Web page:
Marathoning in Eugene once took a long hiatus as well. Nike had sponsored one in the 1970s and ’80s, but there had not been an official Eugene marathon for many years until the current race debuted in 2007. Initially, naysayers doubted many people would come from out of town to compete on the mostly flat, fast course, even though legendary runners Steve Prefontaine, Alberto Salazar, and Mary Decker Slaney once trained on these paths. But now, hotels book up months in advance. Friends and family and runners with no desire to beat their knees into pulp line the route to cheer.
Perhaps another, wittier runner would have embraced the kudos coming at her from the bike bridge now—after all, there’s no shame in a six-mile jog—but I turned tail like an imposter.
My shoes, soaked from the flight across wet grass, led me toward the Delta Ponds at the north end of town. An elderly couple stood by the entrance, photographing stalks of white and purple lupines. The man looked at me with a bemused expression. “Sweetheart?” He pointed toward the river path where we could just see an undulating line of runners in bright shorts and jerseys. “The race is over there.”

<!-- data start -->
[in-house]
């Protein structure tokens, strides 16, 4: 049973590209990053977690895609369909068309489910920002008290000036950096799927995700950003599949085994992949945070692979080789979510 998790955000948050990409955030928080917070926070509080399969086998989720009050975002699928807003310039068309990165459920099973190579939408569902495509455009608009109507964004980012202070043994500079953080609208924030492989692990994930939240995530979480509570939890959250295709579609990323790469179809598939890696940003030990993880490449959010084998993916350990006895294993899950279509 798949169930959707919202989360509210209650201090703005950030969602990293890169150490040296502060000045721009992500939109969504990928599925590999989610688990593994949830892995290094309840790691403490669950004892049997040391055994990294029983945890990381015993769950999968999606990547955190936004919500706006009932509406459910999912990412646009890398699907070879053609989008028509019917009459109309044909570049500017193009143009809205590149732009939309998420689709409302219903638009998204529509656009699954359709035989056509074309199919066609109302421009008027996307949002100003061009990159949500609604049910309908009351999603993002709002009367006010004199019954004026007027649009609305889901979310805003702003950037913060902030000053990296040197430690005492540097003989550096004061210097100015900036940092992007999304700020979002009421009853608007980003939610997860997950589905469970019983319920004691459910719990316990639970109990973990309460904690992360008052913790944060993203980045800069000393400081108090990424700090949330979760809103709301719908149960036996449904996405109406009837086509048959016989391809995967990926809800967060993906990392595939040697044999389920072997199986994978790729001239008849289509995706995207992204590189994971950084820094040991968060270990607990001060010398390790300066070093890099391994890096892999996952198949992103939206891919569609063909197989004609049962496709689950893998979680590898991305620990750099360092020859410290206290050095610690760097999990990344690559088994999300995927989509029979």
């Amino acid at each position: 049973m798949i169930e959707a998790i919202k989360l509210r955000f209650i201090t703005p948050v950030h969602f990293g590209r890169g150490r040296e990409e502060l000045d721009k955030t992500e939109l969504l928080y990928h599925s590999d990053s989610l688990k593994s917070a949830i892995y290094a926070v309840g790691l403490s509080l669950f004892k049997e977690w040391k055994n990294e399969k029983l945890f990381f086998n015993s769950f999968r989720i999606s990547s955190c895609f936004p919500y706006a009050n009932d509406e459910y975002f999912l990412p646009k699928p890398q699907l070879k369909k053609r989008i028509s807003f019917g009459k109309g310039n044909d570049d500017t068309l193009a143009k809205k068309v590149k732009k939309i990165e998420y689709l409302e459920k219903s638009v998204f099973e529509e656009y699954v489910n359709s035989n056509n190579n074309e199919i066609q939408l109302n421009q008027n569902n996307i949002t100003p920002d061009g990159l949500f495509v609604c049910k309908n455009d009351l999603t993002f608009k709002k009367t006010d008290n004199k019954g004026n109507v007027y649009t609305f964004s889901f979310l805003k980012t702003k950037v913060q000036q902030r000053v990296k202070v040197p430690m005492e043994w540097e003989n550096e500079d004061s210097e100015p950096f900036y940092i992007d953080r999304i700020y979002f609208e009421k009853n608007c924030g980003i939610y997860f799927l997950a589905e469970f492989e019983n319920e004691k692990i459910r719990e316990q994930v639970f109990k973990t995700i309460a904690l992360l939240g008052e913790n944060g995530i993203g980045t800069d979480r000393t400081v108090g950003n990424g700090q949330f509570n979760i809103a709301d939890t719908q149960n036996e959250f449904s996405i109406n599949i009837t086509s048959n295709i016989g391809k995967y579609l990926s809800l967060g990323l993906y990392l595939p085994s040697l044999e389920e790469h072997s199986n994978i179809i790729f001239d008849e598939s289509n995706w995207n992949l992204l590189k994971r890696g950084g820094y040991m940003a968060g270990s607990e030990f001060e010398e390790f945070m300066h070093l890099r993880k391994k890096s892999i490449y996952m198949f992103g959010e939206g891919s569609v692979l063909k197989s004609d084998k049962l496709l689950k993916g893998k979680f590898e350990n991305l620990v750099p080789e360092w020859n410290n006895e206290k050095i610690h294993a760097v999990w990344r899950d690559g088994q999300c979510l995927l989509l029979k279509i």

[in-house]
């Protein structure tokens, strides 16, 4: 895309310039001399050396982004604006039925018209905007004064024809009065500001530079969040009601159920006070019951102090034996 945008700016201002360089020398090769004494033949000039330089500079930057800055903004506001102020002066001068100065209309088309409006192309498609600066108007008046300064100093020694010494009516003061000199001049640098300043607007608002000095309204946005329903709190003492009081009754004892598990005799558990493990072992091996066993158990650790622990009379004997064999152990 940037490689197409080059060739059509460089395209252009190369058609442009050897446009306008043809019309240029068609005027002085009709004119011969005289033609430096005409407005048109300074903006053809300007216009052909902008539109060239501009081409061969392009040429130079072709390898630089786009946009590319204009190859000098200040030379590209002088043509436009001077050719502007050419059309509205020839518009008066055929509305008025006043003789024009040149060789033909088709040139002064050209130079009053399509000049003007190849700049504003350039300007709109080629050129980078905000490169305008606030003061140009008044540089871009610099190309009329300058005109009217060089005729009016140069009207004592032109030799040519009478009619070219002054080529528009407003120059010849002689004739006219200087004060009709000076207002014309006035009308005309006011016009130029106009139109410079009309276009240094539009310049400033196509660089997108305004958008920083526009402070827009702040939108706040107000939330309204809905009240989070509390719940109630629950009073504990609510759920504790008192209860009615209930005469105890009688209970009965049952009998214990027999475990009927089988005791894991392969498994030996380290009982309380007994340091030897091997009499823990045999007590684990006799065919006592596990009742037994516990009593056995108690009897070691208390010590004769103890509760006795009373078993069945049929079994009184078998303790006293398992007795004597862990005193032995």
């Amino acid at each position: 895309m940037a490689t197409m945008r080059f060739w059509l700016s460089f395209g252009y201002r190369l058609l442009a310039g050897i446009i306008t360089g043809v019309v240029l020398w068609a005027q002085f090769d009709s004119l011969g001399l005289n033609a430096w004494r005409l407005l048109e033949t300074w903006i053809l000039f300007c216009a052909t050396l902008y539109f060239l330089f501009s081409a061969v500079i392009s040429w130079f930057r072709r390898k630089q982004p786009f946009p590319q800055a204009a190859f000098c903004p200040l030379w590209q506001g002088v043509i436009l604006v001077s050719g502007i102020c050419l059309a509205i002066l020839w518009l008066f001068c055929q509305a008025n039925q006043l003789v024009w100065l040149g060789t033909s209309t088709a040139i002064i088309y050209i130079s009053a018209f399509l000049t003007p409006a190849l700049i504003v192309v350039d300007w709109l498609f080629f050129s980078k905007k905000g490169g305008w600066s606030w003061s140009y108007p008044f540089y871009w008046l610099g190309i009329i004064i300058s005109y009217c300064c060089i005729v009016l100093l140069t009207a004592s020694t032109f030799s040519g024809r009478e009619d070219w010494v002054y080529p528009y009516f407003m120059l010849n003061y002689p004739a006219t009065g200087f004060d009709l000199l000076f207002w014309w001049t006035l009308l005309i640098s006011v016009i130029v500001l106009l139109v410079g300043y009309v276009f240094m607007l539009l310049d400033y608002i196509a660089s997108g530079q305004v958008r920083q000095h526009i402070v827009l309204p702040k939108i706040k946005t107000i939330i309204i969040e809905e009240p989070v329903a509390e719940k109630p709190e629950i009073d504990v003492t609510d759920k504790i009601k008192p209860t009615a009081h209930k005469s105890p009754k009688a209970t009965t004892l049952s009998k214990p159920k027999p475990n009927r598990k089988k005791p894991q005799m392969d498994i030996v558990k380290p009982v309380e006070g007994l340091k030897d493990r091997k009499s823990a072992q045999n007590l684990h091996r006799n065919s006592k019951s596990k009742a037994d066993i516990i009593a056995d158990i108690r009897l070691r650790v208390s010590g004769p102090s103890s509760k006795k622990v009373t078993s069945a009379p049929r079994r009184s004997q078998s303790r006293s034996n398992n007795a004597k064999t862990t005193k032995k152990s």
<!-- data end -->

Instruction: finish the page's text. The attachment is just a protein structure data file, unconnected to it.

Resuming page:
I stumbled over a stump. “I’m not in good enough shape.”
His smile felt like benediction. “You’re doing great.”
I was, I decided, as I ran along the gravel path around the ponds. New goslings paddled with their parents past logs dotted with congregations of western pond turtles. Lupines and poppies and bright yellow mustard waved in a gentle breeze that rustled the maple leaves overhead. An osprey shrieked, fish in talons, sailing toward its nest of waiting babies. Not racing, I had time to notice these things. Idyllic, yes?
But at mile five, I felt the familiar, welcome ache of tired calf muscles and recalled long runs with friends, followed by coffee and cinnamon rolls at a local breakfast joint. I remembered exhausting hill workouts, the thrill of mile repeats on the high school track. I missed being a marathoner, devoting hours each week to seeing the world on foot, to demanding strength and speed from my body, to joining the race.
Suddenly, I wanted my daughter to see me out there honoring my passion, tending to body and soul, so that she’d learn to do the same.
I picked up my pace and ran home, blew past my husband and child on the couch, and hurried out to the balcony to stretch. Across the grass, the mid-pack athletes made their way along the river path—my people, the nine-minute milers. Some of them toted a few extra pounds. Some held their sides, obviously cramp-stricken. Some walked. No matter—the majority would cross the finish line, wrapped in silver space blankets and clutching their post-race bananas with weary, giddy smiles.
I’ll never be “First Woman.” I’m too slow for that. But next year, I’ll be somewhere behind her, enjoying the run.